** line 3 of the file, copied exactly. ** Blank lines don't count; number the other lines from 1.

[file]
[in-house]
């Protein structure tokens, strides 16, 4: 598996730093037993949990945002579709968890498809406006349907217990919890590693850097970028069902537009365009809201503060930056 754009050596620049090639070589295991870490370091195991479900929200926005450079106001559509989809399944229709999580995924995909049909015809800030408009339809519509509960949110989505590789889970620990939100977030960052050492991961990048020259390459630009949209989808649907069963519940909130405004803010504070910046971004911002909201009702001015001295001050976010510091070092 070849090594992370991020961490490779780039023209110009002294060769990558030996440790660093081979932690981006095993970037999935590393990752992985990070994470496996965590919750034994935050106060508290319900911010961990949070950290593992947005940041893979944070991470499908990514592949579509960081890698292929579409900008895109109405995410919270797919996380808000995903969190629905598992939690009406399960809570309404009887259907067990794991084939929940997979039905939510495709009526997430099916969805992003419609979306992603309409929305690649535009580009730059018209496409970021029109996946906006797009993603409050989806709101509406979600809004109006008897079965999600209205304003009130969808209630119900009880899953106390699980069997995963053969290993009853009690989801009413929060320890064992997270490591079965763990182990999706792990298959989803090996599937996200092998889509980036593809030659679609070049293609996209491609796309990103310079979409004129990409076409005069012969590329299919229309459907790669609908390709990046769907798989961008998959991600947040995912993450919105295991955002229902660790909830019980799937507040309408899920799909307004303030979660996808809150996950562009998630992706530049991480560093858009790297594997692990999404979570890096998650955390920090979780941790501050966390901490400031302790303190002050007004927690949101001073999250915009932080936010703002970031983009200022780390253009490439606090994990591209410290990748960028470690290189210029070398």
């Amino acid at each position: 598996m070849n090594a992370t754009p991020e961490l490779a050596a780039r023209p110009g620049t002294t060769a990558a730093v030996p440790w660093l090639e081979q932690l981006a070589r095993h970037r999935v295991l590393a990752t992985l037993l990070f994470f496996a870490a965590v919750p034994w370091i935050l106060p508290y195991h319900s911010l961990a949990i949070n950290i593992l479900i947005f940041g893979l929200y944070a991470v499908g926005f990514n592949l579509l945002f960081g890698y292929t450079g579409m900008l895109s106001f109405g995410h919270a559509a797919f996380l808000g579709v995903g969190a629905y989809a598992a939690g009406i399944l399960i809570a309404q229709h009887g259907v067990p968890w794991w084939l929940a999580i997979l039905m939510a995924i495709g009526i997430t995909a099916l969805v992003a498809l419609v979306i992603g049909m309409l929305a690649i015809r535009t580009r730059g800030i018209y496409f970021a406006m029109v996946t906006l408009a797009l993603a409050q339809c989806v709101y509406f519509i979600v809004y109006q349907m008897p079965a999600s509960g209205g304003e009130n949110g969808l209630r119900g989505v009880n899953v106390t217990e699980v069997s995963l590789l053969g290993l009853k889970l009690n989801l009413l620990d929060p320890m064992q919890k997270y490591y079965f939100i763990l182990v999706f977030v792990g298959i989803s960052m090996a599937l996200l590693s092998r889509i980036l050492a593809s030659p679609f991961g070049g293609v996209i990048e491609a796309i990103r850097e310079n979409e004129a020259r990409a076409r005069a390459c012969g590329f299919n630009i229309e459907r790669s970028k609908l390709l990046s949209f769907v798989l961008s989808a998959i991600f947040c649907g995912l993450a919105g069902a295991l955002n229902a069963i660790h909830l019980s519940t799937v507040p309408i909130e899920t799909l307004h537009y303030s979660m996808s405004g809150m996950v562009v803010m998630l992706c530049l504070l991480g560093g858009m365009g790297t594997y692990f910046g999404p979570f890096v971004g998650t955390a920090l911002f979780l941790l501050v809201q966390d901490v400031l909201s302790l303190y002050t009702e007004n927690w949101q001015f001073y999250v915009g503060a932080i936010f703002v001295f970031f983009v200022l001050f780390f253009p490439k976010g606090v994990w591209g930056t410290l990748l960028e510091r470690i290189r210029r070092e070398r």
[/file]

């Amino acid at each position: 598996m070849n090594a992370t754009p991020e961490l490779a050596a780039r023209p110009g620049t002294t060769a990558a730093v030996p440790w660093l090639e081979q932690l981006a070589r095993h970037r999935v295991l590393a990752t992985l037993l990070f994470f496996a870490a965590v919750p034994w370091i935050l106060p508290y195991h319900s911010l961990a949990i949070n950290i593992l479900i947005f940041g893979l929200y944070a991470v499908g926005f990514n592949l579509l945002f960081g890698y292929t450079g579409m900008l895109s106001f109405g995410h919270a559509a797919f996380l808000g579709v995903g969190a629905y989809a598992a939690g009406i399944l399960i809570a309404q229709h009887g259907v067990p968890w794991w084939l929940a999580i997979l039905m939510a995924i495709g009526i997430t995909a099916l969805v992003a498809l419609v979306i992603g049909m309409l929305a690649i015809r535009t580009r730059g800030i018209y496409f970021a406006m029109v996946t906006l408009a797009l993603a409050q339809c989806v709101y509406f519509i979600v809004y109006q349907m008897p079965a999600s509960g209205g304003e009130n949110g969808l209630r119900g989505v009880n899953v106390t217990e699980v069997s995963l590789l053969g290993l009853k889970l009690n989801l009413l620990d929060p320890m064992q919890k997270y490591y079965f939100i763990l182990v999706f977030v792990g298959i989803s960052m090996a599937l996200l590693s092998r889509i980036l050492a593809s030659p679609f991961g070049g293609v996209i990048e491609a796309i990103r850097e310079n979409e004129a020259r990409a076409r005069a390459c012969g590329f299919n630009i229309e459907r790669s970028k609908l390709l990046s949209f769907v798989l961008s989808a998959i991600f947040c649907g995912l993450a919105g069902a295991l955002n229902a069963i660790h909830l019980s519940t799937v507040p309408i909130e899920t799909l307004h537009y303030s979660m996808s405004g809150m996950v562009v803010m998630l992706c530049l504070l991480g560093g858009m365009g790297t594997y692990f910046g999404p979570f890096v971004g998650t955390a920090l911002f979780l941790l501050v809201q966390d901490v400031l909201s302790l303190y002050t009702e007004n927690w949101q001015f001073y999250v915009g503060a932080i936010f703002v001295f970031f983009v200022l001050f780390f253009p490439k976010g606090v994990w591209g930056t410290l990748l960028e510091r470690i290189r210029r070092e070398r």